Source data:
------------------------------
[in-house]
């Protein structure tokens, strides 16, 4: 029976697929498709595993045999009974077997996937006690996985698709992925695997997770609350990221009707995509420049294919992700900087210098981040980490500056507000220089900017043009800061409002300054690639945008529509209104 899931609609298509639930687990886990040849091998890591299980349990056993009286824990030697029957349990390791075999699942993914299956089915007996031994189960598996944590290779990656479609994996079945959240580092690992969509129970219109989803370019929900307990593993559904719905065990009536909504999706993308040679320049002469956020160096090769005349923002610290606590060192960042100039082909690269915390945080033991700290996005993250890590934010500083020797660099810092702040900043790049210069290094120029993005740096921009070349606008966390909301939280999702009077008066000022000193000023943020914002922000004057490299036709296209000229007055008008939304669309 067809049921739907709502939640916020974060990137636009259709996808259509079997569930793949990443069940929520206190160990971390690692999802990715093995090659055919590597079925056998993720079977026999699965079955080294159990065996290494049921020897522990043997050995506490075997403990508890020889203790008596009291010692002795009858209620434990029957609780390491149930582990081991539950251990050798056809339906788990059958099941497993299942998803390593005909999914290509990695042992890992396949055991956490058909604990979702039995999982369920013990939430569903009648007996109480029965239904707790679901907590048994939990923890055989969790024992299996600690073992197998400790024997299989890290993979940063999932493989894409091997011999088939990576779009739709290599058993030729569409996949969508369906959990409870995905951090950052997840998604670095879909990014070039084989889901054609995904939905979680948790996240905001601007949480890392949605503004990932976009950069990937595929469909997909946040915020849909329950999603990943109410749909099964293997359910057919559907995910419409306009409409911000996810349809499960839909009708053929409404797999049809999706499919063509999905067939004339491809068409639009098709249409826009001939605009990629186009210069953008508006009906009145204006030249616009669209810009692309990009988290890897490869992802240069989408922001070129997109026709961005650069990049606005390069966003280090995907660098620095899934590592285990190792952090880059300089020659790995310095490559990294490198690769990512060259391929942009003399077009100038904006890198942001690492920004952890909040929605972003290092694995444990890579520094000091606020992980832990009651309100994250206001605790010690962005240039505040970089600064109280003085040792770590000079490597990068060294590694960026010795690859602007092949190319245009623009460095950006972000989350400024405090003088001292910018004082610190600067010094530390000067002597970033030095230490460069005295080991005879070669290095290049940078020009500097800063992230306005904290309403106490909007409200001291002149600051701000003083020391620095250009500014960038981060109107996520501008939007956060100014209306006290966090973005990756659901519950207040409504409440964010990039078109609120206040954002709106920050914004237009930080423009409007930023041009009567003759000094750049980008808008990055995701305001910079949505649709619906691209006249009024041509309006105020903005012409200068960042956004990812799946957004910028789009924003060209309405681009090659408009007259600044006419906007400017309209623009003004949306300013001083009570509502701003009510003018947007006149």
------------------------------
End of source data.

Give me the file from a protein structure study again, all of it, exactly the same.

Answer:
[in-house]
């Protein structure tokens, strides 16, 4: 029976697929498709595993045999009974077997996937006690996985698709992925695997997770609350990221009707995509420049294919992700900087210098981040980490500056507000220089900017043009800061409002300054690639945008529509209104 899931609609298509639930687990886990040849091998890591299980349990056993009286824990030697029957349990390791075999699942993914299956089915007996031994189960598996944590290779990656479609994996079945959240580092690992969509129970219109989803370019929900307990593993559904719905065990009536909504999706993308040679320049002469956020160096090769005349923002610290606590060192960042100039082909690269915390945080033991700290996005993250890590934010500083020797660099810092702040900043790049210069290094120029993005740096921009070349606008966390909301939280999702009077008066000022000193000023943020914002922000004057490299036709296209000229007055008008939304669309 067809049921739907709502939640916020974060990137636009259709996808259509079997569930793949990443069940929520206190160990971390690692999802990715093995090659055919590597079925056998993720079977026999699965079955080294159990065996290494049921020897522990043997050995506490075997403990508890020889203790008596009291010692002795009858209620434990029957609780390491149930582990081991539950251990050798056809339906788990059958099941497993299942998803390593005909999914290509990695042992890992396949055991956490058909604990979702039995999982369920013990939430569903009648007996109480029965239904707790679901907590048994939990923890055989969790024992299996600690073992197998400790024997299989890290993979940063999932493989894409091997011999088939990576779009739709290599058993030729569409996949969508369906959990409870995905951090950052997840998604670095879909990014070039084989889901054609995904939905979680948790996240905001601007949480890392949605503004990932976009950069990937595929469909997909946040915020849909329950999603990943109410749909099964293997359910057919559907995910419409306009409409911000996810349809499960839909009708053929409404797999049809999706499919063509999905067939004339491809068409639009098709249409826009001939605009990629186009210069953008508006009906009145204006030249616009669209810009692309990009988290890897490869992802240069989408922001070129997109026709961005650069990049606005390069966003280090995907660098620095899934590592285990190792952090880059300089020659790995310095490559990294490198690769990512060259391929942009003399077009100038904006890198942001690492920004952890909040929605972003290092694995444990890579520094000091606020992980832990009651309100994250206001605790010690962005240039505040970089600064109280003085040792770590000079490597990068060294590694960026010795690859602007092949190319245009623009460095950006972000989350400024405090003088001292910018004082610190600067010094530390000067002597970033030095230490460069005295080991005879070669290095290049940078020009500097800063992230306005904290309403106490909007409200001291002149600051701000003083020391620095250009500014960038981060109107996520501008939007956060100014209306006290966090973005990756659901519950207040409504409440964010990039078109609120206040954002709106920050914004237009930080423009409007930023041009009567003759000094750049980008808008990055995701305001910079949505649709619906691209006249009024041509309006105020903005012409200068960042956004990812799946957004910028789009924003060209309405681009090659408009007259600044006419906007400017309209623009003004949306300013001083009570509502701003009510003018947007006149």